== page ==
The sixth track on the album is entitled “Hentai” … which, if you look up its meaning, will both shock and entice you. I won’t give away the definition (I’ll save you the adventure), but let’s just say it seems like a bit much for a black-and-white, light-rock band from El-Paso, Texas. When you listen to the song, however, and hear Gonzalez use it in a sentence, you can sort of understand the meaning of the word to him, as he sings: “There was a Hentai video that I saw; told you about the night that we first made love…”. Maybe Greg’s view of making love was tainted at some point in his life; perhaps his insecurities are sometimes exposed in unconventional ways. Whether this kinky reference is entirely necessary remains unclear, but I have learned not to doubt the writing process of the industry’s lyrical giants.
Track seven is the title track of the record, so you know it carries some weight with it. Cry, the song, is much like Cry, the record; comfortably cautious and helplessly in love. Being cautious usually means looking out for yourself, but sometimes it means looking out for your oblivious lover. “I swear, I’ll only make you cry…” swoons Gonzalez in the chorus of this indie-pop spectacle. To me, these lyrics insinuate that he views himself in a more realistic light than his lovestruck sweetheart does.
With one song, we sense that all hope is lost, and then the tables are turned in the following track… Track eight, “Falling in Love”, resembles a romantic lullaby; it’s the type of song you would put on right before some really hot makeup ***. And don’t forget the cheese. Every romance song needs a gouda-filled center. There is a particular lyric which is so soft and so predictable, I’m afraid I cannot include it in this article. BUT, if you are the type of person who appreciates some good wine and cheese, you have all the more reason to go and listen to this record in it’s entirety. (Link included below)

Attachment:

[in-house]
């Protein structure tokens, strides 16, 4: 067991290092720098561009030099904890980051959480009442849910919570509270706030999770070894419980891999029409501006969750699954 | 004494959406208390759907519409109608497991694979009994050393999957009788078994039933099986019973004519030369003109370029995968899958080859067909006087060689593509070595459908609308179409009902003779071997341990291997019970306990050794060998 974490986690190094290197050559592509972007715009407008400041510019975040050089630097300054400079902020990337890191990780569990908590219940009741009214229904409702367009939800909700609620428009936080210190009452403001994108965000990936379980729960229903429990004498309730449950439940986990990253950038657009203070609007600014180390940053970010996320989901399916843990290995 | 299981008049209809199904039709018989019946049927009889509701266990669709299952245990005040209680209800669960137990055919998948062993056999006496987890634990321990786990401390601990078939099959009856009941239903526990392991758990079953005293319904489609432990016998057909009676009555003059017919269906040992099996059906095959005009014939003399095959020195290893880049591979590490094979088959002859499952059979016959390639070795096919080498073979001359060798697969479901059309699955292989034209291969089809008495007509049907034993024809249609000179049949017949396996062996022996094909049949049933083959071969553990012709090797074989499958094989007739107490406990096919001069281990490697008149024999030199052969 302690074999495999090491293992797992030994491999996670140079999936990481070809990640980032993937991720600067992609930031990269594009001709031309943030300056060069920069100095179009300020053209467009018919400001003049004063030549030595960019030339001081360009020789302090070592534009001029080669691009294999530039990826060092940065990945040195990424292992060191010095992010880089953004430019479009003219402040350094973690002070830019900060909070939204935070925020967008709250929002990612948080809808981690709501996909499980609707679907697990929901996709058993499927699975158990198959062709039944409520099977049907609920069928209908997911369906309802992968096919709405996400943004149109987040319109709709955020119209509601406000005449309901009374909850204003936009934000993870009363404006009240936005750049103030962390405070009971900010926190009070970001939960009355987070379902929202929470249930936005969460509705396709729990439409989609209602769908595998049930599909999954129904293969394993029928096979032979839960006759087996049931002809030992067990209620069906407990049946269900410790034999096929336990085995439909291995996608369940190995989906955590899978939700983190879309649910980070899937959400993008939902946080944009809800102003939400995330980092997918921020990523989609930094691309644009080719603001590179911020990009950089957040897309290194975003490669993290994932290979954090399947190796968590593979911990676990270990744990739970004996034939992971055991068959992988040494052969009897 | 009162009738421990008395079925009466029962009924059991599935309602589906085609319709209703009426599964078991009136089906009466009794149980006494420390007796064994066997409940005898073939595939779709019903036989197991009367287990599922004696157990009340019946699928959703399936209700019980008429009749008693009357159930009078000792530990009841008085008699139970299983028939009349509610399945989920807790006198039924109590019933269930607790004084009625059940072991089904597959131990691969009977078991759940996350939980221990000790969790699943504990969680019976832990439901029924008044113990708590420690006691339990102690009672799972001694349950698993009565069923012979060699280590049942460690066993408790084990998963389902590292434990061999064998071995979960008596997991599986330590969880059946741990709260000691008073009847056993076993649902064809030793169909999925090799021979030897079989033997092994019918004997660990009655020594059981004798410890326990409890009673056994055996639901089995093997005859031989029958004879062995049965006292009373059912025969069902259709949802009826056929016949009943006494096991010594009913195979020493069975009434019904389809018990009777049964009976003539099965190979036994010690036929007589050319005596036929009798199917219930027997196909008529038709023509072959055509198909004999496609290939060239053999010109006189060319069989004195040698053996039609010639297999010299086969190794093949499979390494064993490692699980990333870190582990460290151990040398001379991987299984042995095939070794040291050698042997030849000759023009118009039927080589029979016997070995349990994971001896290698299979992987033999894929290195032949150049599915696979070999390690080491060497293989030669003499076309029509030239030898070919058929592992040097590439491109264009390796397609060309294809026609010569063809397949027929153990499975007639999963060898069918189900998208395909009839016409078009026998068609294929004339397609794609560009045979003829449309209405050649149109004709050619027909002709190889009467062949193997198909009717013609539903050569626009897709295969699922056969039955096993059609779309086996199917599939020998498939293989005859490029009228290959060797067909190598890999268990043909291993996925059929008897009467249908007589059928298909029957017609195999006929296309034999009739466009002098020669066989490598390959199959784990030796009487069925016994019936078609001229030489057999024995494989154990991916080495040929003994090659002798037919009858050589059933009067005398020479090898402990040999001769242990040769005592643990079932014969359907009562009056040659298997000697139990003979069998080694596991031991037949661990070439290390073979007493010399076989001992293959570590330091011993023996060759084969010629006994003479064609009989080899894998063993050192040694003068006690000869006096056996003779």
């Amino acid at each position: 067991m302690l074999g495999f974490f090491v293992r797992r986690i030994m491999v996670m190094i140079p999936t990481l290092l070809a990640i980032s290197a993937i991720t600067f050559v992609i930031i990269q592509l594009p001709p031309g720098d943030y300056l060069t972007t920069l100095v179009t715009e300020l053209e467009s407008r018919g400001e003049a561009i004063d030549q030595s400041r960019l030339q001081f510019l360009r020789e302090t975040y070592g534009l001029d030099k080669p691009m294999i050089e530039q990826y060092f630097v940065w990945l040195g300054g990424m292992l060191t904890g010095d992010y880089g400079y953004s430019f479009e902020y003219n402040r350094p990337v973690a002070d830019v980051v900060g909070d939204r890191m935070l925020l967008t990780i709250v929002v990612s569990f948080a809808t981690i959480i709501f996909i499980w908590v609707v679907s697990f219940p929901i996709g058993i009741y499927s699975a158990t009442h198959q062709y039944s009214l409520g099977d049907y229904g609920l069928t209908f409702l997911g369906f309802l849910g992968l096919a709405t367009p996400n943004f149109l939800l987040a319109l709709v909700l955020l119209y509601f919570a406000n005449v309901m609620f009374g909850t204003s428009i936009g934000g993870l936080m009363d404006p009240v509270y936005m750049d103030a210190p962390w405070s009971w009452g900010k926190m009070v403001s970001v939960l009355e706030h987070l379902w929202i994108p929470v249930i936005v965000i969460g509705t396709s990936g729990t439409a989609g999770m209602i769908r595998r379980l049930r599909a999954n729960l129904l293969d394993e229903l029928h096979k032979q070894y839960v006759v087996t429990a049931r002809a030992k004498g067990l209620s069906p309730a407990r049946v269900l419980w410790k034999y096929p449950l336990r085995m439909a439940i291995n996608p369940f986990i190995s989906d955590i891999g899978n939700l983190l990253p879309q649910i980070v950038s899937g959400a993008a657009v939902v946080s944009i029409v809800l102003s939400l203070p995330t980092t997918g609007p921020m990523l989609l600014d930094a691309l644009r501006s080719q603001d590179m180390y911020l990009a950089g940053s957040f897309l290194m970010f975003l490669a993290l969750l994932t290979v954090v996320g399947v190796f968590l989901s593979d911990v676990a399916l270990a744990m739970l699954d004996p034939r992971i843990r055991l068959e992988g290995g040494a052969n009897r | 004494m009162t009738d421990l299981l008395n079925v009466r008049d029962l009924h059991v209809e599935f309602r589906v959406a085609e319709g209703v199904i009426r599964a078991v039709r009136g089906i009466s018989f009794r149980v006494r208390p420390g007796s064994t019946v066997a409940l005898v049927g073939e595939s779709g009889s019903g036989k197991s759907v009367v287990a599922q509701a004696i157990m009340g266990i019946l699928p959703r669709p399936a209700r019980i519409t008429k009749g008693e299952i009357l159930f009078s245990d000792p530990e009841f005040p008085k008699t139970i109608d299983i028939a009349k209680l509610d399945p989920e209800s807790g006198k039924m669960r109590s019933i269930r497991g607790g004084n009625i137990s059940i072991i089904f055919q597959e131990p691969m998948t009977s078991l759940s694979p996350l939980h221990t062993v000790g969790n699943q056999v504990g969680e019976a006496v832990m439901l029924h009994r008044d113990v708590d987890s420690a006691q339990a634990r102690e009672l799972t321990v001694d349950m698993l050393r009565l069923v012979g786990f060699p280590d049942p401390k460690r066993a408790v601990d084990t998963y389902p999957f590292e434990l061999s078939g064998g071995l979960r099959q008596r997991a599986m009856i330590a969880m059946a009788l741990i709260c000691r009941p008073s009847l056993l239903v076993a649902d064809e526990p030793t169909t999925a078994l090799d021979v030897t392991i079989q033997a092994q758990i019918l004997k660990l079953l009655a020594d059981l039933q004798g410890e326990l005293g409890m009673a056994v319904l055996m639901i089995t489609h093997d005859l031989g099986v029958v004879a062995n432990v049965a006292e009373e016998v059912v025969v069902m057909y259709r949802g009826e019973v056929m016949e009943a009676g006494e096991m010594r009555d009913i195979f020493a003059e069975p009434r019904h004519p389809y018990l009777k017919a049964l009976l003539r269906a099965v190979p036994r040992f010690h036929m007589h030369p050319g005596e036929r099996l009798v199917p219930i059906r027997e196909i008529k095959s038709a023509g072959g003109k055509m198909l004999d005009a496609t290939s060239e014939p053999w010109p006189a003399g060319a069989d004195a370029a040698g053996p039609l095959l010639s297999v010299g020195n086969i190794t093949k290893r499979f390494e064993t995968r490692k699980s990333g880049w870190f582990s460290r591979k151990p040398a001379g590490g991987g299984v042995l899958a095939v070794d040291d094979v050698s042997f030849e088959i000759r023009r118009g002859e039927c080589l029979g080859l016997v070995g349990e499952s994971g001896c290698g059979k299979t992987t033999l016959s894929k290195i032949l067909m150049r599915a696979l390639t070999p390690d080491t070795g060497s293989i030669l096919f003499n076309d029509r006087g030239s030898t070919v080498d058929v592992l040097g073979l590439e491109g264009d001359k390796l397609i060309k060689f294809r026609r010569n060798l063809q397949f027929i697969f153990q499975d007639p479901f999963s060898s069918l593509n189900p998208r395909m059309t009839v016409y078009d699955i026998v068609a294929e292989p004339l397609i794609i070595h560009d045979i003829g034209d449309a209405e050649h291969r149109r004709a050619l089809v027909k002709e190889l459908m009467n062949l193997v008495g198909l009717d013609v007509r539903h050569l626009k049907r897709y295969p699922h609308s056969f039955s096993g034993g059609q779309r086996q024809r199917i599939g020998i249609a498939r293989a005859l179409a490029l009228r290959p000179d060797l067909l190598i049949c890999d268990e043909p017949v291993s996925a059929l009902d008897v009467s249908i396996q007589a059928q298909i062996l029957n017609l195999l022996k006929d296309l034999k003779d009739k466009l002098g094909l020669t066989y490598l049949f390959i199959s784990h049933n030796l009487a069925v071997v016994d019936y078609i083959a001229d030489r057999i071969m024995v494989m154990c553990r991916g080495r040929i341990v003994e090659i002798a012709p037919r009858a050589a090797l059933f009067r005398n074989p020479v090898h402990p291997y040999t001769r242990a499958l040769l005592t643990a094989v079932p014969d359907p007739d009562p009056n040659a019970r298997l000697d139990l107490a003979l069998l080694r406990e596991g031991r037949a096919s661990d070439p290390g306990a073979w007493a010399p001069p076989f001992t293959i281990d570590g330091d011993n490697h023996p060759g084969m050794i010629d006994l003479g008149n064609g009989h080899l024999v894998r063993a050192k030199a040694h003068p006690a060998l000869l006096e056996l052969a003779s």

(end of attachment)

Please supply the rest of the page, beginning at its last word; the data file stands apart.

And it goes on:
Now we are about to round out the album … If we’re talking about cigarettes after sex, this would be after the sex, after the cigarette … during the additional sex. “Pure” is the final destination of this sensual masterpiece. This song’s lyrics are painfully erotic; I would not recommend taking this song home to your parents (!). Gonzalez vividly describes details which can only be understood in the world under the sheets. The title is important though; whereas previous songs have revealed questionable perspectives on being in love (i.e., Hentai; You’re the Only Good Thing in My Life), this track expresses the purity of unbridled intimacy.
I have been known for being brutally honest in my writing, so much so that a recent piece on Nick Murphy’s latest album did not go to press. But the nice thing about this album is it’s all positives. Though I briefly questioned the necessity of titling a song “Hentai”, Gonzalez’ lyrics and melodies are beyond ideal. Every sentiment is felt as heavy as the heart of a beat-down lover. Hats off (and pants off) to the casual bliss perpetuated by Cigarettes After Sex’ second LP Cry, which could go down in history as the best soft rock record of 2019.